20110912 nbalockout davidstern
Commissioner of the NBA, David Stern announces that a lockout will go ahead as NBA labor negotiations break down at Omni Hotel on June 30, 2011 in New York City. - 

Jeremy Hobson: Today the full bargaining committees will return to the table as negotiations continue
to end the lockout in professional basketball. NBA Players and owners have been fighting over how much money each side should get in a new labor deal. If they can't agree, then no NBA games.

Let's get an update now from Henry Abbott of ESPN.com, who writes the TrueHoop Blog. Good morning.

Henry Abbott: Good morning.

Hobson: Well as a casual observer of the NBA lockout, I have to say, I sort of think, 'Ah, they'll come together with some agreement by the time the season is supposed to start.' Is that a wrong assumption?

Abbott: That's my story, and I'm sticking to it. There was sort of a clash of the titans shaping up in the rhetoric, where the league was talking about a total reboot of how they share revenue with the players. Now that it's getting down to the final few weeks before when they'd have to make a deal for the season to start, the rhetoric has gone away entirely and the behind-the-scenes noises are that things are going very well now.

Hobson: What happens if you and I are both wrong and there is a lockout, and some games are missed?

Abbott: Oh, it could definitely happen. And no, it's not good. The NBA has an opportunity right now to sort of move past baseball as America's second sport. It's incredibly popular with young people playing in playgrounds all over the world, and there's a chance to become the most popular American sport in China, and to just move very solidly forward back to where the league was in the Jordan years. A lockout, a missed season would be a step back in that process.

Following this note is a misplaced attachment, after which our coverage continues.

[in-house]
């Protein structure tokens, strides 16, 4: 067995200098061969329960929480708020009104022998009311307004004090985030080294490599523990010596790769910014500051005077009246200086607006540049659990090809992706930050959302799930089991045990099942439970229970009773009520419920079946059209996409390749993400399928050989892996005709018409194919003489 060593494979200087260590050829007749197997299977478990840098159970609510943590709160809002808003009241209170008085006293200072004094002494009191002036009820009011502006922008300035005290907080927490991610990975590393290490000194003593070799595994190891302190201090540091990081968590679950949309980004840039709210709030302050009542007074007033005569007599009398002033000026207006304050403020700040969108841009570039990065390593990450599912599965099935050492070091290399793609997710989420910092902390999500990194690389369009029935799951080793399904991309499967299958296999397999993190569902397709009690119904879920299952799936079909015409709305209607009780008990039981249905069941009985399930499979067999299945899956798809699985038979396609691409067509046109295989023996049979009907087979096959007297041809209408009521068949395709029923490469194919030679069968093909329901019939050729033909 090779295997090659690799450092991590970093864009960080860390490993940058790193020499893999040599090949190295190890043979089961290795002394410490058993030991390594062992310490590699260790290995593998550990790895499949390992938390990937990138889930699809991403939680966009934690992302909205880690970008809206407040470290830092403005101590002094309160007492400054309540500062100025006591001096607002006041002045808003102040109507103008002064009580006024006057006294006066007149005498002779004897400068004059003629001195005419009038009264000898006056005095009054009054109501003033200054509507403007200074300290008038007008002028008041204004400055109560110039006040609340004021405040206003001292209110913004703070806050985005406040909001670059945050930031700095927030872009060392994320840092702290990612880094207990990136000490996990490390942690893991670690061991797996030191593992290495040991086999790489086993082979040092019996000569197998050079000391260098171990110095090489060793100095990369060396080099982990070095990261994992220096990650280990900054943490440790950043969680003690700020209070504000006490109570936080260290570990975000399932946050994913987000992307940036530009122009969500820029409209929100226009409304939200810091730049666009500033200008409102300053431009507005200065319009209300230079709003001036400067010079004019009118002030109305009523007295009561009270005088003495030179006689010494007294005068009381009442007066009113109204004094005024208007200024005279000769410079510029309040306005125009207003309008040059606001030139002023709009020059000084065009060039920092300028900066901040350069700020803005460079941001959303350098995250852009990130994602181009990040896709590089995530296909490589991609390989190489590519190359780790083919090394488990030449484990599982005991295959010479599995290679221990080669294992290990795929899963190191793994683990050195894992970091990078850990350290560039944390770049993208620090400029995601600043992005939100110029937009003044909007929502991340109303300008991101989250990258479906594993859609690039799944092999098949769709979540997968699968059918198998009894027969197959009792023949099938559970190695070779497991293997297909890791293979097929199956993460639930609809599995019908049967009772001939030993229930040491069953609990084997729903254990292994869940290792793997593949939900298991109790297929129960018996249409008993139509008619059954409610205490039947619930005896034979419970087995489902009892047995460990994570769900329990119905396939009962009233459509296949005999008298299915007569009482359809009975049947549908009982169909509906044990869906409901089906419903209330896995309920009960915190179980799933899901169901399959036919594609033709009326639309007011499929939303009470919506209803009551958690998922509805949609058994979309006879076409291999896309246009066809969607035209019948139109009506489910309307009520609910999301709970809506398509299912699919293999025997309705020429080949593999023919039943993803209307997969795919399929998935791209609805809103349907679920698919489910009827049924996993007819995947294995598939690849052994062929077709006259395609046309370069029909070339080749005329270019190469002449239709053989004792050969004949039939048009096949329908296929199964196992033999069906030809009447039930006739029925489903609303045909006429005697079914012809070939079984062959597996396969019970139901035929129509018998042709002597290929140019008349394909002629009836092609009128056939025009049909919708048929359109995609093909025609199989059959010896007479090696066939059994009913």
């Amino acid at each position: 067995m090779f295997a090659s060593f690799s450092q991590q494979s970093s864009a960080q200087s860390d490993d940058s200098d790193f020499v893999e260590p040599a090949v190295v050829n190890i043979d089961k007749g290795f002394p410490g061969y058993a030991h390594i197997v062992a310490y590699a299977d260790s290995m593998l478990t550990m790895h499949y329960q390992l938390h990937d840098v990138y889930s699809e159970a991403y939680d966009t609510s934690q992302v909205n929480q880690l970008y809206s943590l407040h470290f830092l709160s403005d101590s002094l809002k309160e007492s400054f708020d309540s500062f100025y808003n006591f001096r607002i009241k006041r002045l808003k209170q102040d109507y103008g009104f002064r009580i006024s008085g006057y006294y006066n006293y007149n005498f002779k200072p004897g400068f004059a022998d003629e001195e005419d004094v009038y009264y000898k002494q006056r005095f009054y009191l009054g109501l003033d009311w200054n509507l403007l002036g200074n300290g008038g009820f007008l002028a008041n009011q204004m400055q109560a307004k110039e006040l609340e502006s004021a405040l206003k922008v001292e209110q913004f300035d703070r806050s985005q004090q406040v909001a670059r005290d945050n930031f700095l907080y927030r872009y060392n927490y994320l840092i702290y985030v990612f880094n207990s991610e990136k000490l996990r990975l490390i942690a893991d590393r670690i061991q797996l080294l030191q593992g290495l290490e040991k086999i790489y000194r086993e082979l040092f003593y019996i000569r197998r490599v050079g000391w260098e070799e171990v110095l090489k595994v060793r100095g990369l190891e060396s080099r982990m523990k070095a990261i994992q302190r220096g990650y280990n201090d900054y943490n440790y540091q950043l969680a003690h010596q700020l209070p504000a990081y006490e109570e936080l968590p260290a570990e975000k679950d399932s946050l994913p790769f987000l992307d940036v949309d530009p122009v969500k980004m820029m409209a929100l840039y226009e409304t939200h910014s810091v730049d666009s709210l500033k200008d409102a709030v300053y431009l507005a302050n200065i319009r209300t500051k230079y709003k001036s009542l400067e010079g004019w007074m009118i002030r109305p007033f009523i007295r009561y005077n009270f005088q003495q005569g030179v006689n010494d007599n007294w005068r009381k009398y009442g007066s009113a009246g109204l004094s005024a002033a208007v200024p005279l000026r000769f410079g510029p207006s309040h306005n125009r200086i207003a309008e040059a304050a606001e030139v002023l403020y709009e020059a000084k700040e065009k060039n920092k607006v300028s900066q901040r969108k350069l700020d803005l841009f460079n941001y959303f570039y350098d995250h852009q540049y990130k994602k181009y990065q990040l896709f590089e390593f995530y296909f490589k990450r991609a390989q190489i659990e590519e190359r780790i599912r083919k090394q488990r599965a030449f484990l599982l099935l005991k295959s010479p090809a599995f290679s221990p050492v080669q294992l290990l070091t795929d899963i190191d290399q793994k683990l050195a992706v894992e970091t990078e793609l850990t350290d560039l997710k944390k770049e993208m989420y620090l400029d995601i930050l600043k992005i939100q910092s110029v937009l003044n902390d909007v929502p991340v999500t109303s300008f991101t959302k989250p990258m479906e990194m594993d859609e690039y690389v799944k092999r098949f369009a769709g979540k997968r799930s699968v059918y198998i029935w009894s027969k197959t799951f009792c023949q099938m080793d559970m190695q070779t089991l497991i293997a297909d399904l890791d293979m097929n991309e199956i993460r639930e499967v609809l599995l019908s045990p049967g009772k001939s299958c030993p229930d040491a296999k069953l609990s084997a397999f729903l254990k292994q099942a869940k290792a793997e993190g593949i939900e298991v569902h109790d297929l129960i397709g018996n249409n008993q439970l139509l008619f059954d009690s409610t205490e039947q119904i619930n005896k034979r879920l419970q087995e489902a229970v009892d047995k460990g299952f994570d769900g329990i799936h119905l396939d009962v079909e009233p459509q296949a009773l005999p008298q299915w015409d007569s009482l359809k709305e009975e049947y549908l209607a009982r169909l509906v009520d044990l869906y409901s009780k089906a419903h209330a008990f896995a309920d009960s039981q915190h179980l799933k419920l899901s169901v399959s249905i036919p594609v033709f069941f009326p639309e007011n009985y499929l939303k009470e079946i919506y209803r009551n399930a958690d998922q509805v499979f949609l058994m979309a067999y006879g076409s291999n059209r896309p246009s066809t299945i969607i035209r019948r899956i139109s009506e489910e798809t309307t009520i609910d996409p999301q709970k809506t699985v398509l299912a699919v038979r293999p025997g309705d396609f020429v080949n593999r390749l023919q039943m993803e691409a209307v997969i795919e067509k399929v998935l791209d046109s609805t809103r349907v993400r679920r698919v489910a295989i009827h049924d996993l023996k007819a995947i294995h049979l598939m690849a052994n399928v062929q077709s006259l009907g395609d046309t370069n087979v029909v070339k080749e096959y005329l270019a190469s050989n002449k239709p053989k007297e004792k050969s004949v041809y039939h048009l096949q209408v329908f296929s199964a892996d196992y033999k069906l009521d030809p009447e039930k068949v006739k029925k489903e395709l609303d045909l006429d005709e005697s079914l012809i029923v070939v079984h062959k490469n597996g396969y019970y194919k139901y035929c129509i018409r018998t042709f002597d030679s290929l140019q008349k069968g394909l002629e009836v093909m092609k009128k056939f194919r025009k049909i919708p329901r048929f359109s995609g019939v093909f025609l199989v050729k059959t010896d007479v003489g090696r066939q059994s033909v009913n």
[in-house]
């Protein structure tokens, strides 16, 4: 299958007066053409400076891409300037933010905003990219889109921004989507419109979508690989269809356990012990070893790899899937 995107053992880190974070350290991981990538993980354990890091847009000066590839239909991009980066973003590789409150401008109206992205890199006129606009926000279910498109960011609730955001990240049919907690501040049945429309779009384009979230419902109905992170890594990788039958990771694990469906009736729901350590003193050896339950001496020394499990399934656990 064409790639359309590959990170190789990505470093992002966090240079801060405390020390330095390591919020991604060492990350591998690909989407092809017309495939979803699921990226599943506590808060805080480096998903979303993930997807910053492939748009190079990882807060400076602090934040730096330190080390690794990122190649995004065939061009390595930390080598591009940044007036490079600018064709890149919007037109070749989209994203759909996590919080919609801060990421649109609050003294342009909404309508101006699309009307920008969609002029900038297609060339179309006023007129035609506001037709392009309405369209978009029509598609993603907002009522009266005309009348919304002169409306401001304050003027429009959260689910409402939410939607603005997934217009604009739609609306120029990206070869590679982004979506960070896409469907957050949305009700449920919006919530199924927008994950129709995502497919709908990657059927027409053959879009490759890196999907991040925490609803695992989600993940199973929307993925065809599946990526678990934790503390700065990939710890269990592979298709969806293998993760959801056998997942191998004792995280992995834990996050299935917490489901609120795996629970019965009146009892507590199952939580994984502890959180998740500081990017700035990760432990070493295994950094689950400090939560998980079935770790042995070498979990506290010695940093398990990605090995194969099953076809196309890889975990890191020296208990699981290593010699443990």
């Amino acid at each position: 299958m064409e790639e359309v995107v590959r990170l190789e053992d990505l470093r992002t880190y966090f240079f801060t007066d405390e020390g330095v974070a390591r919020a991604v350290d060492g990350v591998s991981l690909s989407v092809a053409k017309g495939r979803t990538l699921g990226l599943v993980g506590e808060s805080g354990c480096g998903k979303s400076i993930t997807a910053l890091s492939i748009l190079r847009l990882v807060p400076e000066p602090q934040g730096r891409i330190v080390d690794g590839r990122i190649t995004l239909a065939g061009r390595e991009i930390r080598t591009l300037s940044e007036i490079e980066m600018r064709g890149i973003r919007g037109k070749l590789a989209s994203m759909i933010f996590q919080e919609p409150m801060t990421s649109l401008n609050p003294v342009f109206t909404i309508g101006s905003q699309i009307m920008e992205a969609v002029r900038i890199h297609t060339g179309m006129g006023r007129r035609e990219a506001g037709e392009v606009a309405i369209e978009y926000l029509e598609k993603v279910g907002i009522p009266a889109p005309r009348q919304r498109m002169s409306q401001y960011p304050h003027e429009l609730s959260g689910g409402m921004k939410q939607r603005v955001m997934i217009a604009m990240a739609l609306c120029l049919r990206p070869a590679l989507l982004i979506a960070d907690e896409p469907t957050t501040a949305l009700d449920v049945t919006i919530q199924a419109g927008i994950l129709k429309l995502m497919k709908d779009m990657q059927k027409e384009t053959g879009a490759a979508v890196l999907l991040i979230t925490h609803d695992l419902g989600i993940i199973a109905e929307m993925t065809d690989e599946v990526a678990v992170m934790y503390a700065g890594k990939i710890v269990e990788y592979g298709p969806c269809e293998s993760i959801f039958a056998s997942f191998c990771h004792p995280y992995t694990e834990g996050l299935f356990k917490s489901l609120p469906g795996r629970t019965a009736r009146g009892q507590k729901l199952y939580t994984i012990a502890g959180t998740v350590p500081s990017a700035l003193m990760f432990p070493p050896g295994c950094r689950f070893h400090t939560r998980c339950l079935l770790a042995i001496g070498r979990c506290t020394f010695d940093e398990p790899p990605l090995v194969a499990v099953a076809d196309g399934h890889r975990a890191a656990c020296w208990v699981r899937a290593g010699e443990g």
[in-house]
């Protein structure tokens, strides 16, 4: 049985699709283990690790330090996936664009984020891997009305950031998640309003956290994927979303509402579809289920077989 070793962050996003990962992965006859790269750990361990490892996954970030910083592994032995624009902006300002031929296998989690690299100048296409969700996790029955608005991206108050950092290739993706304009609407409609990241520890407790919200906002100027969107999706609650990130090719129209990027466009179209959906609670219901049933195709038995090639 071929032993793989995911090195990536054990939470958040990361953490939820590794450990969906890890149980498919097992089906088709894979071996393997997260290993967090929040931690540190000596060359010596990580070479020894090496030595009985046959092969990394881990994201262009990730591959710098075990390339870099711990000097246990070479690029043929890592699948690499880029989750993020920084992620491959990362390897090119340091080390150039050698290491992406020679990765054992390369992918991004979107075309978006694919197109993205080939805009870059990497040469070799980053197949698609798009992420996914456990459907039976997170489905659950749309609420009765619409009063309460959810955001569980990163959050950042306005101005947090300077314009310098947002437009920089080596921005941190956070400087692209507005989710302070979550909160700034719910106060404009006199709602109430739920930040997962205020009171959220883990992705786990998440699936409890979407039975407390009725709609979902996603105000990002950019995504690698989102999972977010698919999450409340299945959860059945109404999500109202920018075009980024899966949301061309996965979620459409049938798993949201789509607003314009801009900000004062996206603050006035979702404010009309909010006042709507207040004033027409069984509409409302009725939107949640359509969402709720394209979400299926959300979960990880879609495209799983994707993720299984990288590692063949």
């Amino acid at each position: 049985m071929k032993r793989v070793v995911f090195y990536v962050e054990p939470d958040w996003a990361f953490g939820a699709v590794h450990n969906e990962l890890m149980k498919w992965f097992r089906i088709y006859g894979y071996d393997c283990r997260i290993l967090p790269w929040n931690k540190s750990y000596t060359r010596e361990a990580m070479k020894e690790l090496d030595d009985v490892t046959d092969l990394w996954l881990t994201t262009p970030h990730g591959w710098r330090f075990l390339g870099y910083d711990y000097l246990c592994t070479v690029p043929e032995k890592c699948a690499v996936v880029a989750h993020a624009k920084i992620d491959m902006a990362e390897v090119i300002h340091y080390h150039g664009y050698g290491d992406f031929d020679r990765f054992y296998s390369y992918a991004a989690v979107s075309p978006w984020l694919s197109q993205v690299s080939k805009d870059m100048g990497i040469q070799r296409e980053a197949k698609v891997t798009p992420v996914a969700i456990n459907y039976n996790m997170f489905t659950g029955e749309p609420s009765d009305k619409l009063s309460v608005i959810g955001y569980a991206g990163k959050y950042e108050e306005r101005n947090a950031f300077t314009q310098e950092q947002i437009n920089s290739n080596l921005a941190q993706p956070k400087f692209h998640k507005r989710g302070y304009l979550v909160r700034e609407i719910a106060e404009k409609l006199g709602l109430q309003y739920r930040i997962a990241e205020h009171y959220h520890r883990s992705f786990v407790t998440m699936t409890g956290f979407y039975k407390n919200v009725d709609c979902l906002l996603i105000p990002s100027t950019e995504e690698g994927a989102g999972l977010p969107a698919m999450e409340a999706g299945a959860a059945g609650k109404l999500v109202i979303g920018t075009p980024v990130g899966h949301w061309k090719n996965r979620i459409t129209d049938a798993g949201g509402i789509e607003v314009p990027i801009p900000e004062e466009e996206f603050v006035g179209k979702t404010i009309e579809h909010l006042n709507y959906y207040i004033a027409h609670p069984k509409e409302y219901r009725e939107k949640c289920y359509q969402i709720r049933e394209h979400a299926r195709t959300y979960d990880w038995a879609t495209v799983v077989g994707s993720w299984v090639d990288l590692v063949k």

Hobson: And what are the long-term effects of a lockout?

Abbott: Well, the NBA has a particular moment right now where they have what they've always wanted, which is some very attractive young stars like Derrick Rose and Kevin Durant. It seems like based on TV ratings, America's coming around to really getting to like those players. When you lock them out, you demonize them a bit. The whole idea is to sort of show through the media that these players are spoiled and shouldn't be respected as much, and as soon as they back in business, they want those players to be loved again. So it's a little bit of a marketing problem to have them locked out.

Hobson: Henry Abbott is a senior writer with ESPN.com. He writes the TrueHoop blog. Henry, thanks so much for talking with us.

Abbott: Thank you so much for having me.